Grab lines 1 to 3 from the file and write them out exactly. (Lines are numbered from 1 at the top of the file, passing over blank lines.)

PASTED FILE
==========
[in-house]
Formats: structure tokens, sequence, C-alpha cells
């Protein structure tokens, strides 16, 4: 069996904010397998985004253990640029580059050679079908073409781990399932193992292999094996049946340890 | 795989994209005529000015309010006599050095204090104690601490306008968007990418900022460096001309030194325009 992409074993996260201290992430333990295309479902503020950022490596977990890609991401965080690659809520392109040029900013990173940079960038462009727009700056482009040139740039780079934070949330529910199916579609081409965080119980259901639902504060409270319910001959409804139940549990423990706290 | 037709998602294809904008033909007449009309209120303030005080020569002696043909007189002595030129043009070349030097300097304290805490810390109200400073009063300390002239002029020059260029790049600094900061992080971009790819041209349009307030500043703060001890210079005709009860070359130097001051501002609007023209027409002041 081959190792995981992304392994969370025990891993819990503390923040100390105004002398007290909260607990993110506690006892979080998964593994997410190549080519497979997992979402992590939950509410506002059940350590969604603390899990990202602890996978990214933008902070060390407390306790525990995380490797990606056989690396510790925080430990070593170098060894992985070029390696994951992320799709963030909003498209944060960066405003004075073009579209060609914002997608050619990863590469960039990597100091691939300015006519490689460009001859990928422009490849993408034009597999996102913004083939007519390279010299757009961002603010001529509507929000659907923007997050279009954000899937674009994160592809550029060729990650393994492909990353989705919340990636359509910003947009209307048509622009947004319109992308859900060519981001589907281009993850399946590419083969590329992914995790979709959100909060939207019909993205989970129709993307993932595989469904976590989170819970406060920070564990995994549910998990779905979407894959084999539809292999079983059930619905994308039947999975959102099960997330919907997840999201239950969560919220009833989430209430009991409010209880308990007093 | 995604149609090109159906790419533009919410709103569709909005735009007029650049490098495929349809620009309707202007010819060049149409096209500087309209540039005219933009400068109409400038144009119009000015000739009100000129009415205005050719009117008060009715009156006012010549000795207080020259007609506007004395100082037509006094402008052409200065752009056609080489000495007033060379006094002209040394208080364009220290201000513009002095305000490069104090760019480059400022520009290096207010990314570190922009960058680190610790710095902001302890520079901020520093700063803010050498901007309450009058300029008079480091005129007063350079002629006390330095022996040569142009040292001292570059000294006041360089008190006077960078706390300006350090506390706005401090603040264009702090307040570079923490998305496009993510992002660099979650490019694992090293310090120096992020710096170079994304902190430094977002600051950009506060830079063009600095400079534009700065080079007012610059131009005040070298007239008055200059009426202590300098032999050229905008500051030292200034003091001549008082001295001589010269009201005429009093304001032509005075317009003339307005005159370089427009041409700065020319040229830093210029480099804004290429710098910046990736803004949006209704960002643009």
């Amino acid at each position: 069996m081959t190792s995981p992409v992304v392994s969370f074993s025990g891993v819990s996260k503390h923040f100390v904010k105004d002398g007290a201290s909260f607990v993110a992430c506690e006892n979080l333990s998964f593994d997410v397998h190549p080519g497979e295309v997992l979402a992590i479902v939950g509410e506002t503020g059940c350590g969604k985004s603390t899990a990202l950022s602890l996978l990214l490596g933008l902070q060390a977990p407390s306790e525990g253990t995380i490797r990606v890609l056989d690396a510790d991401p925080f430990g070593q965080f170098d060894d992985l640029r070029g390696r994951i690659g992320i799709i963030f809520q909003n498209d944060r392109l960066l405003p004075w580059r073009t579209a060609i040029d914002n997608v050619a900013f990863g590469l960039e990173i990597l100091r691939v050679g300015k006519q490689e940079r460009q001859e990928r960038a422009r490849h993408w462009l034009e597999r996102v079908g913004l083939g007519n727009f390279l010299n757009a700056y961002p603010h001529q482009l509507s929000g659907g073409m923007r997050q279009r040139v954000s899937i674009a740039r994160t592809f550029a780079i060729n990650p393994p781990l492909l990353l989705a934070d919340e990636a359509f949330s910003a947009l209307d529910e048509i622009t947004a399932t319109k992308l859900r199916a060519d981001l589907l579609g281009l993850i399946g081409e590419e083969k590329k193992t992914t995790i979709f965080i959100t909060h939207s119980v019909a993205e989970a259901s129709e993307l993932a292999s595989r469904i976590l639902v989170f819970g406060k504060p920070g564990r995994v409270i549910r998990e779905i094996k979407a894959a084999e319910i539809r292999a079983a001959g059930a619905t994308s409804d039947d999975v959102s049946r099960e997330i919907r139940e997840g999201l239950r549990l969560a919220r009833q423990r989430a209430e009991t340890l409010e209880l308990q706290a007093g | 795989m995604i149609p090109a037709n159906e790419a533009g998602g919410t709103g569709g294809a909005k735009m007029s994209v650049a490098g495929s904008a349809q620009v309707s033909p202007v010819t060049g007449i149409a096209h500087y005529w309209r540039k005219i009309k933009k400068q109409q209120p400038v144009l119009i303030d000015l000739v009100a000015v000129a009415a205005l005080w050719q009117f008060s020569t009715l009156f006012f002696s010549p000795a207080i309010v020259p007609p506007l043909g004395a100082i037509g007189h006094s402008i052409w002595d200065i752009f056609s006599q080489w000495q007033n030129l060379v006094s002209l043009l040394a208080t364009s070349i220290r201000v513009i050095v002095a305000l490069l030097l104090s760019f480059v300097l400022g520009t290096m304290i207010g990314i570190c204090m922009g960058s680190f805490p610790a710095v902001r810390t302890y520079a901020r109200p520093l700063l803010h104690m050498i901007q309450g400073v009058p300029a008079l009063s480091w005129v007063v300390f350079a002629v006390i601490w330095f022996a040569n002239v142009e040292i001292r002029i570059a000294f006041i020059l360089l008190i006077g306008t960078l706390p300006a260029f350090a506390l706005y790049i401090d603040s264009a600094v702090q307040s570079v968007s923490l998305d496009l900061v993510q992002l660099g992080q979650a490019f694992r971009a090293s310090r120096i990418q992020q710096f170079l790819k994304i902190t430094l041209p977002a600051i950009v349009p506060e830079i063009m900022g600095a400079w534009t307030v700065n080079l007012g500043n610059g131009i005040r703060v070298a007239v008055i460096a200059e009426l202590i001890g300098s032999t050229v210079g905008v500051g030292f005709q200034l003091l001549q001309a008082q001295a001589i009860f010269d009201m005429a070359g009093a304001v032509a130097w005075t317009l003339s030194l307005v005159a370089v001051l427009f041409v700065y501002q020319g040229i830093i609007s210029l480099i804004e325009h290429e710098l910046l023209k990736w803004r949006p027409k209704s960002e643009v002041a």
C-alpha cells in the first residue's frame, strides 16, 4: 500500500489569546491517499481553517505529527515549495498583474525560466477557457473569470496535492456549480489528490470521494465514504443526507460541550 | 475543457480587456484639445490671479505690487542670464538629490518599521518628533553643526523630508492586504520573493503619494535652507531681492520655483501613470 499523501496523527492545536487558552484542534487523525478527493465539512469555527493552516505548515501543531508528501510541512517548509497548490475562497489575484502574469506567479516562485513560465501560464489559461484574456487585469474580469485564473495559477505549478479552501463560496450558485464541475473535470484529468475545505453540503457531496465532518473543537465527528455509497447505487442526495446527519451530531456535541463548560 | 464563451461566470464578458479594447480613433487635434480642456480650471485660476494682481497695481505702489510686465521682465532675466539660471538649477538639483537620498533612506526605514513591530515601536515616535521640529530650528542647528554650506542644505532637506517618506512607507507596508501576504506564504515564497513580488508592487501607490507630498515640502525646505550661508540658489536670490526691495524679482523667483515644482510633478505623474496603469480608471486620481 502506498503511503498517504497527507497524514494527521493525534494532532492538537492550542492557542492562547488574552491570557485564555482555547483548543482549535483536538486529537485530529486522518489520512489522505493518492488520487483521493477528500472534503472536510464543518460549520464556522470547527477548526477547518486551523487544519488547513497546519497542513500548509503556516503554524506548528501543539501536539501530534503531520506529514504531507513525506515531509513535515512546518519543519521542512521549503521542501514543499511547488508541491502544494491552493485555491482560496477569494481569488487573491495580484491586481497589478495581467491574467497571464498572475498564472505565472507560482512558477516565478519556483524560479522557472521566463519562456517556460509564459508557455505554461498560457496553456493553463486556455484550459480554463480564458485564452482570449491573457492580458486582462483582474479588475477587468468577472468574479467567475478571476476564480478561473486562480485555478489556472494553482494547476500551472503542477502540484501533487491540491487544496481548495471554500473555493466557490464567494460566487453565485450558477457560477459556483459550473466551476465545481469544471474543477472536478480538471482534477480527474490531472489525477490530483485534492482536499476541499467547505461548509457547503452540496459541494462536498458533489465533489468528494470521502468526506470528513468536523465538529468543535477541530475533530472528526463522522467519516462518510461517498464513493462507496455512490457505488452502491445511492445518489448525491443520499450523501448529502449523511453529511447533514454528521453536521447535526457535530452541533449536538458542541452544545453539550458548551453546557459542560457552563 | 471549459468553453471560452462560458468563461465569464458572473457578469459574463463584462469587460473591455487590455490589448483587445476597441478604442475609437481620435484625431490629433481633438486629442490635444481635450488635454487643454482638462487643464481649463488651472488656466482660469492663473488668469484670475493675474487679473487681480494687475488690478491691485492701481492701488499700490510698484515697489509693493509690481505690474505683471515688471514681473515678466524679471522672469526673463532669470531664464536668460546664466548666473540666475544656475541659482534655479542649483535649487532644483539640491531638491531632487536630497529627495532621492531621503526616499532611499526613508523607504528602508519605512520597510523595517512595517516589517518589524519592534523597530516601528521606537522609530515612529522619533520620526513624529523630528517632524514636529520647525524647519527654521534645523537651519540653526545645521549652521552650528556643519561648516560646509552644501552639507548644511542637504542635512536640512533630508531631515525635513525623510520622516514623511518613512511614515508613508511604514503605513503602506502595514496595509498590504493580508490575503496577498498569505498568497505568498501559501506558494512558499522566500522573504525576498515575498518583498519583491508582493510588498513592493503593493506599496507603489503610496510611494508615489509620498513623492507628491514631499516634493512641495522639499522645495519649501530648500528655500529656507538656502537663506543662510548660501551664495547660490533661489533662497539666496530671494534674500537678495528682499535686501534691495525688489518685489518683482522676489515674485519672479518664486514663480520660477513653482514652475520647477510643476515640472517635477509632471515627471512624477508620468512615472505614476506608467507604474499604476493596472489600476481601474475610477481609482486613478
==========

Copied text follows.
[in-house]
Formats: structure tokens, sequence, C-alpha cells
């Protein structure tokens, strides 16, 4: 069996904010397998985004253990640029580059050679079908073409781990399932193992292999094996049946340890 | 795989994209005529000015309010006599050095204090104690601490306008968007990418900022460096001309030194325009 992409074993996260201290992430333990295309479902503020950022490596977990890609991401965080690659809520392109040029900013990173940079960038462009727009700056482009040139740039780079934070949330529910199916579609081409965080119980259901639902504060409270319910001959409804139940549990423990706290 | 037709998602294809904008033909007449009309209120303030005080020569002696043909007189002595030129043009070349030097300097304290805490810390109200400073009063300390002239002029020059260029790049600094900061992080971009790819041209349009307030500043703060001890210079005709009860070359130097001051501002609007023209027409002041 081959190792995981992304392994969370025990891993819990503390923040100390105004002398007290909260607990993110506690006892979080998964593994997410190549080519497979997992979402992590939950509410506002059940350590969604603390899990990202602890996978990214933008902070060390407390306790525990995380490797990606056989690396510790925080430990070593170098060894992985070029390696994951992320799709963030909003498209944060960066405003004075073009579209060609914002997608050619990863590469960039990597100091691939300015006519490689460009001859990928422009490849993408034009597999996102913004083939007519390279010299757009961002603010001529509507929000659907923007997050279009954000899937674009994160592809550029060729990650393994492909990353989705919340990636359509910003947009209307048509622009947004319109992308859900060519981001589907281009993850399946590419083969590329992914995790979709959100909060939207019909993205989970129709993307993932595989469904976590989170819970406060920070564990995994549910998990779905979407894959084999539809292999079983059930619905994308039947999975959102099960997330919907997840999201239950969560919220009833989430209430009991409010209880308990007093 | 995604149609090109159906790419533009919410709103569709909005735009007029650049490098495929349809620009309707202007010819060049149409096209500087309209540039005219933009400068109409400038144009119009000015000739009100000129009415205005050719009117008060009715009156006012010549000795207080020259007609506007004395100082037509006094402008052409200065752009056609080489000495007033060379006094002209040394208080364009220290201000513009002095305000490069104090760019480059400022520009290096207010990314570190922009960058680190610790710095902001302890520079901020520093700063803010050498901007309450009058300029008079480091005129007063350079002629006390330095022996040569142009040292001292570059000294006041360089008190006077960078706390300006350090506390706005401090603040264009702090307040570079923490998305496009993510992002660099979650490019694992090293310090120096992020710096170079994304902190430094977002600051950009506060830079063009600095400079534009700065080079007012610059131009005040070298007239008055200059009426202590300098032999050229905008500051030292200034003091001549008082001295001589010269009201005429009093304001032509005075317009003339307005005159370089427009041409700065020319040229830093210029480099804004290429710098910046990736803004949006209704960002643009």